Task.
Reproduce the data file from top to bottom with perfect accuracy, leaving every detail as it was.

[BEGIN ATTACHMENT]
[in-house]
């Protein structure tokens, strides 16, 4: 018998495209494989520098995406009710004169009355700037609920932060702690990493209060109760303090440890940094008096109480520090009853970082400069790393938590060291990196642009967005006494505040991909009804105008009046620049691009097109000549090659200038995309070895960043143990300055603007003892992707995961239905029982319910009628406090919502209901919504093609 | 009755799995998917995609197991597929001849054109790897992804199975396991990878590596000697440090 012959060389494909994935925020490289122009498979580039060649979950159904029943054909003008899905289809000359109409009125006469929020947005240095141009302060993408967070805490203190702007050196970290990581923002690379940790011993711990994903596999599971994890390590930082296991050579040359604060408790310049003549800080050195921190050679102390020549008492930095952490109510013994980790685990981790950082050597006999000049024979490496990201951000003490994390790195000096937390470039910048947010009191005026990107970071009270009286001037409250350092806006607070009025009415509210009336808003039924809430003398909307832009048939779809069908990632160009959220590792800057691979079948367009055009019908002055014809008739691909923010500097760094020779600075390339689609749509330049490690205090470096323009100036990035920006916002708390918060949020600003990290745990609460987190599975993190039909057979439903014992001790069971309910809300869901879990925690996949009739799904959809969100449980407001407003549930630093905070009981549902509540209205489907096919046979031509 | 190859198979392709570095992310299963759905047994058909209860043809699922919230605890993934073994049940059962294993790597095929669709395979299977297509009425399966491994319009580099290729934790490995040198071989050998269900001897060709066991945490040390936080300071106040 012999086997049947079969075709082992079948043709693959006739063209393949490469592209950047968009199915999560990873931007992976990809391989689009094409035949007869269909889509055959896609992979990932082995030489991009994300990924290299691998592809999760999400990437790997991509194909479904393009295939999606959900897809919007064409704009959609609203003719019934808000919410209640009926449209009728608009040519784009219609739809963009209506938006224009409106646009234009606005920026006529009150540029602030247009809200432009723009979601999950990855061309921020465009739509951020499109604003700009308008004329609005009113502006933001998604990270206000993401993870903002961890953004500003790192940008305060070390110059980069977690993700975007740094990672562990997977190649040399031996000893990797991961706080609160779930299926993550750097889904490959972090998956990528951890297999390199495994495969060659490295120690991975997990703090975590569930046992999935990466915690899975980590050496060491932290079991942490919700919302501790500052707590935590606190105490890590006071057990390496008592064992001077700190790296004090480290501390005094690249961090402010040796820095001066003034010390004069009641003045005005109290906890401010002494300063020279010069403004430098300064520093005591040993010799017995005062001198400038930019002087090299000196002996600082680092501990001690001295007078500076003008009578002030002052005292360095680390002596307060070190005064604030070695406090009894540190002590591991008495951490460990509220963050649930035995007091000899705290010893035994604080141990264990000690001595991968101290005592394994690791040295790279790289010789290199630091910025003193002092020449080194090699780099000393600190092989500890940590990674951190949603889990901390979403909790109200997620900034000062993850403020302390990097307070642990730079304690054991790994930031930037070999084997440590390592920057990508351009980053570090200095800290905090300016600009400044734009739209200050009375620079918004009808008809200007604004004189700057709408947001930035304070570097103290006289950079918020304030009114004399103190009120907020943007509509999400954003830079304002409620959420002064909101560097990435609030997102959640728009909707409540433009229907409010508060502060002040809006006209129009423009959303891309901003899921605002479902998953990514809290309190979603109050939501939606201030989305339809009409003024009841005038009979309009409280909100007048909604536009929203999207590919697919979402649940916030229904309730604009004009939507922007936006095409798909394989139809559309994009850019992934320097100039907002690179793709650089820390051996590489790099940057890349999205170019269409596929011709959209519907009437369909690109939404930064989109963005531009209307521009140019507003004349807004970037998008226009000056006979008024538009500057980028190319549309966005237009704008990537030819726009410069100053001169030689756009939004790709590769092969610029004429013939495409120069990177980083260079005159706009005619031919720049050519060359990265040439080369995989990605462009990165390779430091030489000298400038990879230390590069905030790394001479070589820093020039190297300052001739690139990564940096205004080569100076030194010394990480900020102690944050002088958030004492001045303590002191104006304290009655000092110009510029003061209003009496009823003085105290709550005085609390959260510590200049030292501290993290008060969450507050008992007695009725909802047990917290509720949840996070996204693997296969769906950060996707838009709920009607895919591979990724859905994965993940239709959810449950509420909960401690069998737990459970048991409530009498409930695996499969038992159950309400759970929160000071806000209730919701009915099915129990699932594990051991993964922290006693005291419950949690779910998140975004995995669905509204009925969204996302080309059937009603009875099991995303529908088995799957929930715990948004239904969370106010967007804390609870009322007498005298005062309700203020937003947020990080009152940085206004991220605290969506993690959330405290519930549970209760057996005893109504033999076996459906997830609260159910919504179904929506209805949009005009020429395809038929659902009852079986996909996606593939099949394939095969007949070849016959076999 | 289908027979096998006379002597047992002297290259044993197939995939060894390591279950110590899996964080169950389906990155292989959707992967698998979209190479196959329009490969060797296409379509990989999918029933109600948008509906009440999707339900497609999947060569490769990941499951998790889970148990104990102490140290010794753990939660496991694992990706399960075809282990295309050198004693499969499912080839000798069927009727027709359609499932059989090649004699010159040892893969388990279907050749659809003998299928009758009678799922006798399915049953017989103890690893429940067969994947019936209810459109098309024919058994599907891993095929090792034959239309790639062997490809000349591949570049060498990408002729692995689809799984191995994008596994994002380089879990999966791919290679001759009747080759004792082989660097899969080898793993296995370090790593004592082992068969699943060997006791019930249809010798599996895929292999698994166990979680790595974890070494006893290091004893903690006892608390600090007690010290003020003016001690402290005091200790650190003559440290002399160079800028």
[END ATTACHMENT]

[in-house]
């Protein structure tokens, strides 16, 4: 018998495209494989520098995406009710004169009355700037609920932060702690990493209060109760303090440890940094008096109480520090009853970082400069790393938590060291990196642009967005006494505040991909009804105008009046620049691009097109000549090659200038995309070895960043143990300055603007003892992707995961239905029982319910009628406090919502209901919504093609 | 009755799995998917995609197991597929001849054109790897992804199975396991990878590596000697440090 012959060389494909994935925020490289122009498979580039060649979950159904029943054909003008899905289809000359109409009125006469929020947005240095141009302060993408967070805490203190702007050196970290990581923002690379940790011993711990994903596999599971994890390590930082296991050579040359604060408790310049003549800080050195921190050679102390020549008492930095952490109510013994980790685990981790950082050597006999000049024979490496990201951000003490994390790195000096937390470039910048947010009191005026990107970071009270009286001037409250350092806006607070009025009415509210009336808003039924809430003398909307832009048939779809069908990632160009959220590792800057691979079948367009055009019908002055014809008739691909923010500097760094020779600075390339689609749509330049490690205090470096323009100036990035920006916002708390918060949020600003990290745990609460987190599975993190039909057979439903014992001790069971309910809300869901879990925690996949009739799904959809969100449980407001407003549930630093905070009981549902509540209205489907096919046979031509 | 190859198979392709570095992310299963759905047994058909209860043809699922919230605890993934073994049940059962294993790597095929669709395979299977297509009425399966491994319009580099290729934790490995040198071989050998269900001897060709066991945490040390936080300071106040 012999086997049947079969075709082992079948043709693959006739063209393949490469592209950047968009199915999560990873931007992976990809391989689009094409035949007869269909889509055959896609992979990932082995030489991009994300990924290299691998592809999760999400990437790997991509194909479904393009295939999606959900897809919007064409704009959609609203003719019934808000919410209640009926449209009728608009040519784009219609739809963009209506938006224009409106646009234009606005920026006529009150540029602030247009809200432009723009979601999950990855061309921020465009739509951020499109604003700009308008004329609005009113502006933001998604990270206000993401993870903002961890953004500003790192940008305060070390110059980069977690993700975007740094990672562990997977190649040399031996000893990797991961706080609160779930299926993550750097889904490959972090998956990528951890297999390199495994495969060659490295120690991975997990703090975590569930046992999935990466915690899975980590050496060491932290079991942490919700919302501790500052707590935590606190105490890590006071057990390496008592064992001077700190790296004090480290501390005094690249961090402010040796820095001066003034010390004069009641003045005005109290906890401010002494300063020279010069403004430098300064520093005591040993010799017995005062001198400038930019002087090299000196002996600082680092501990001690001295007078500076003008009578002030002052005292360095680390002596307060070190005064604030070695406090009894540190002590591991008495951490460990509220963050649930035995007091000899705290010893035994604080141990264990000690001595991968101290005592394994690791040295790279790289010789290199630091910025003193002092020449080194090699780099000393600190092989500890940590990674951190949603889990901390979403909790109200997620900034000062993850403020302390990097307070642990730079304690054991790994930031930037070999084997440590390592920057990508351009980053570090200095800290905090300016600009400044734009739209200050009375620079918004009808008809200007604004004189700057709408947001930035304070570097103290006289950079918020304030009114004399103190009120907020943007509509999400954003830079304002409620959420002064909101560097990435609030997102959640728009909707409540433009229907409010508060502060002040809006006209129009423009959303891309901003899921605002479902998953990514809290309190979603109050939501939606201030989305339809009409003024009841005038009979309009409280909100007048909604536009929203999207590919697919979402649940916030229904309730604009004009939507922007936006095409798909394989139809559309994009850019992934320097100039907002690179793709650089820390051996590489790099940057890349999205170019269409596929011709959209519907009437369909690109939404930064989109963005531009209307521009140019507003004349807004970037998008226009000056006979008024538009500057980028190319549309966005237009704008990537030819726009410069100053001169030689756009939004790709590769092969610029004429013939495409120069990177980083260079005159706009005619031919720049050519060359990265040439080369995989990605462009990165390779430091030489000298400038990879230390590069905030790394001479070589820093020039190297300052001739690139990564940096205004080569100076030194010394990480900020102690944050002088958030004492001045303590002191104006304290009655000092110009510029003061209003009496009823003085105290709550005085609390959260510590200049030292501290993290008060969450507050008992007695009725909802047990917290509720949840996070996204693997296969769906950060996707838009709920009607895919591979990724859905994965993940239709959810449950509420909960401690069998737990459970048991409530009498409930695996499969038992159950309400759970929160000071806000209730919701009915099915129990699932594990051991993964922290006693005291419950949690779910998140975004995995669905509204009925969204996302080309059937009603009875099991995303529908088995799957929930715990948004239904969370106010967007804390609870009322007498005298005062309700203020937003947020990080009152940085206004991220605290969506993690959330405290519930549970209760057996005893109504033999076996459906997830609260159910919504179904929506209805949009005009020429395809038929659902009852079986996909996606593939099949394939095969007949070849016959076999 | 289908027979096998006379002597047992002297290259044993197939995939060894390591279950110590899996964080169950389906990155292989959707992967698998979209190479196959329009490969060797296409379509990989999918029933109600948008509906009440999707339900497609999947060569490769990941499951998790889970148990104990102490140290010794753990939660496991694992990706399960075809282990295309050198004693499969499912080839000798069927009727027709359609499932059989090649004699010159040892893969388990279907050749659809003998299928009758009678799922006798399915049953017989103890690893429940067969994947019936209810459109098309024919058994599907891993095929090792034959239309790639062997490809000349591949570049060498990408002729692995689809799984191995994008596994994002380089879990999966791919290679001759009747080759004792082989660097899969080898793993296995370090790593004592082992068969699943060997006791019930249809010798599996895929292999698994166990979680790595974890070494006893290091004893903690006892608390600090007690010290003020003016001690402290005091200790650190003559440290002399160079800028």